My third manuscript landed me an agent. I tried to execute a certain style, found it really couldn't be sustained for the length required of a contemporary novel, re-envisioned it, and came out with something unexpected. The story still makes me laugh out loud on the eleventy-billionth reading, and my heart actually beats faster through a couple of chapters. In previous incarnations it was more disturbing, more philosophical, sexier, and flatter than champagne left out in the rain. My agent believes she can sell it, and I believe in her ability to.

I love these characters, in this world. I want to write them through adventures and losses, surprises and betrayals, and that one failure that I'm pretty sure will earn me a slap from an angry reader one day.

But more than that, I'm writing now so that I can one day be the writer capable of doing justice to those worlds that are too bold and too tragic for me to fully realize now. I want to grow and innovate, to become capable of nuance and wordplay that I haven't yet mastered. It was only a few years ago, after all, that I wasn't even able to finish a novel.

Sunday, November 14, 2010

Twitter Speak

An odd tendency has slipped into my spoken communication lately: the desire to add a punchline in the form of a hashtag. For those of you who don’t use/don’t pay attention to/hate with a burning passion all things Twitter, let me explain. No, there is too much. Let me sum up.

A hashtag is this: # (the sign formerly known as “pound”). It’s a way to unite tweets in the twitterverse. For instance, the hashtag #followfriday (or #FF) is a way for people (on Fridays) to suggest that other tweeps follow the same people they follow. #moviesinmypants was a trending topic in which people could take movie titles, add the phrase “in my pants” to it, and laugh until they peed themselves. I think the movie Shaft (in my pants) was the frontrunner, but personally I preferred my entry Seven Brides for Seven Brothers (in my pants).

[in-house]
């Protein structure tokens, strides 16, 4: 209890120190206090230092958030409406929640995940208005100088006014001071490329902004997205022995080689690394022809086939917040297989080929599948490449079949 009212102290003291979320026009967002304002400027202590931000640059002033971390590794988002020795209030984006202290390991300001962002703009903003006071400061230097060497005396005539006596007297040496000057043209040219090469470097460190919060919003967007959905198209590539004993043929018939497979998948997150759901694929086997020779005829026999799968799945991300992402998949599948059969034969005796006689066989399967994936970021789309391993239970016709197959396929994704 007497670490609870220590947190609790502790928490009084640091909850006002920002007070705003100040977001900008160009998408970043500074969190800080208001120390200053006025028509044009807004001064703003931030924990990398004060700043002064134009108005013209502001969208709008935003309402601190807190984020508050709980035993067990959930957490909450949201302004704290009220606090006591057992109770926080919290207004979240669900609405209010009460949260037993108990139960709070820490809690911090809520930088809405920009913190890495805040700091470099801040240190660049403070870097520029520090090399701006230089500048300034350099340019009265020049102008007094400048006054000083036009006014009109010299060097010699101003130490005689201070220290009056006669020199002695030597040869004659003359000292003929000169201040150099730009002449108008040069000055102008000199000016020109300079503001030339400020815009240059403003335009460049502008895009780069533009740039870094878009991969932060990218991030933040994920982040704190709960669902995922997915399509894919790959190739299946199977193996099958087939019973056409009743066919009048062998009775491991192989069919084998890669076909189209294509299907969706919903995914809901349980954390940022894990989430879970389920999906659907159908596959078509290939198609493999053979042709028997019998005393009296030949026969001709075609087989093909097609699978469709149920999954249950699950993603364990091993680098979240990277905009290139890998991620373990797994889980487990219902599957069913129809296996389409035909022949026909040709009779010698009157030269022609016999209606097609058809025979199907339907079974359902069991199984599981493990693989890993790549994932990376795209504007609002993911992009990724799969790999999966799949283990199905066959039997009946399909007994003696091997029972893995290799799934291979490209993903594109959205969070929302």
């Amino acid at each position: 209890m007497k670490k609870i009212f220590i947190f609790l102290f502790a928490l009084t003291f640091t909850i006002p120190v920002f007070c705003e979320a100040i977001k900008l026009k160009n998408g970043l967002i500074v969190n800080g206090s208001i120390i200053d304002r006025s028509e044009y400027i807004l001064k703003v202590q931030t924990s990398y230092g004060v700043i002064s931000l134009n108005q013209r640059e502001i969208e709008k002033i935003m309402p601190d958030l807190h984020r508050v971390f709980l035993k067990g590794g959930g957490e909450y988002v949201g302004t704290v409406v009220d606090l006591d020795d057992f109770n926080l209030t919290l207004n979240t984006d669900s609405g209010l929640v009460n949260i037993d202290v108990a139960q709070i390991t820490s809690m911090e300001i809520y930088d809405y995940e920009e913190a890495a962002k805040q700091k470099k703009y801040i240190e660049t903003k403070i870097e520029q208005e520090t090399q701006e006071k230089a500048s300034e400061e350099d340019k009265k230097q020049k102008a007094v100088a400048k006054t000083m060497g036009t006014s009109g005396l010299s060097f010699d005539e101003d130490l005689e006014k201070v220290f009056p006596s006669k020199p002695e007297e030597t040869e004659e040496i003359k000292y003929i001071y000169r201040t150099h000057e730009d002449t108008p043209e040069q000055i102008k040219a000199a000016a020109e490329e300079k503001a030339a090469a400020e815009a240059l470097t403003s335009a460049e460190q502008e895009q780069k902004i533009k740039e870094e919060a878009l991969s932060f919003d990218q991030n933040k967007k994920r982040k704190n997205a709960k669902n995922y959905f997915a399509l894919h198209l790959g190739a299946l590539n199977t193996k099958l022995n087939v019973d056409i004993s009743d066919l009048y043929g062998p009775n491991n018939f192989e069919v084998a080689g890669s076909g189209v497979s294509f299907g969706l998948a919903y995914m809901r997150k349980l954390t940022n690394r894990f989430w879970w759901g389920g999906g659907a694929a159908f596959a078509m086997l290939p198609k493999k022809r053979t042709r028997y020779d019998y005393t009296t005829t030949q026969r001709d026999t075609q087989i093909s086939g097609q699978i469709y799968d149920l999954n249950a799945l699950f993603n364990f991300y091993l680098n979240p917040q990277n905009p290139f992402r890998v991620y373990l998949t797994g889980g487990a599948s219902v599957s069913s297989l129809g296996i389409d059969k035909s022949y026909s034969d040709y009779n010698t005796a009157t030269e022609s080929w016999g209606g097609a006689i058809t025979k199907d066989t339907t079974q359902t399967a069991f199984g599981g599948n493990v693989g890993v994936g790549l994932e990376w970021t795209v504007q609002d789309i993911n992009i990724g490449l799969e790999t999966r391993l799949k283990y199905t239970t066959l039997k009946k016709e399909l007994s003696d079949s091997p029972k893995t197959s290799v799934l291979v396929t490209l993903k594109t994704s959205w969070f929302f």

The hashtag has evolved, though, into a way for individuals to punch up a joke or reveal irony in their tweets. Remember you’ve only got 140 characters, and sometimes you have to condense your thoughts to convey them in a single tweet. A couple examples:

@NicolePeeler (Author of the awesome Jane True series from @orbitbooks)

I feel like my sex scene lacks rhythm #whitegirlscanthump

@michaelianblack (Comedian and author of several acclaimed children’s books, including A Pig Parade is a Terrible Idea)

I have no cash on me so I stole one of my daughter's dollars to put under her pillow after she lost a tooth last night. #true #shithead

So now I find myself in conversations where I have something funny to say, but it will only be really funny with a hashtag ending. However, unlike “air quotes”, hashtags don’t yet have an off-the-page equivalent. At least, nothing that doesn’t resemble throwing out gang signs, which are frowned upon at our office.

I assume that, somewhere out there, a university is in the process of applying for a grant to study this phenomenon (the etymology of hashtag humor, not my ignorant and probably offensive use of gang signs). I look forward to the results of the study.

For the time being, I will clasp my hands firmly in front of me while speaking, and work on my comic timing.

Thursday, November 11, 2010

AW Blog Chain - A Dear John Letter

This month's AbsoluteWrite blog chain was a challenge. The theme was not a theme so much as a concept: a drabble. A story in a hundred words. I am generally not known for my brevity, but I hope you can pull a story out of these few words. I give you: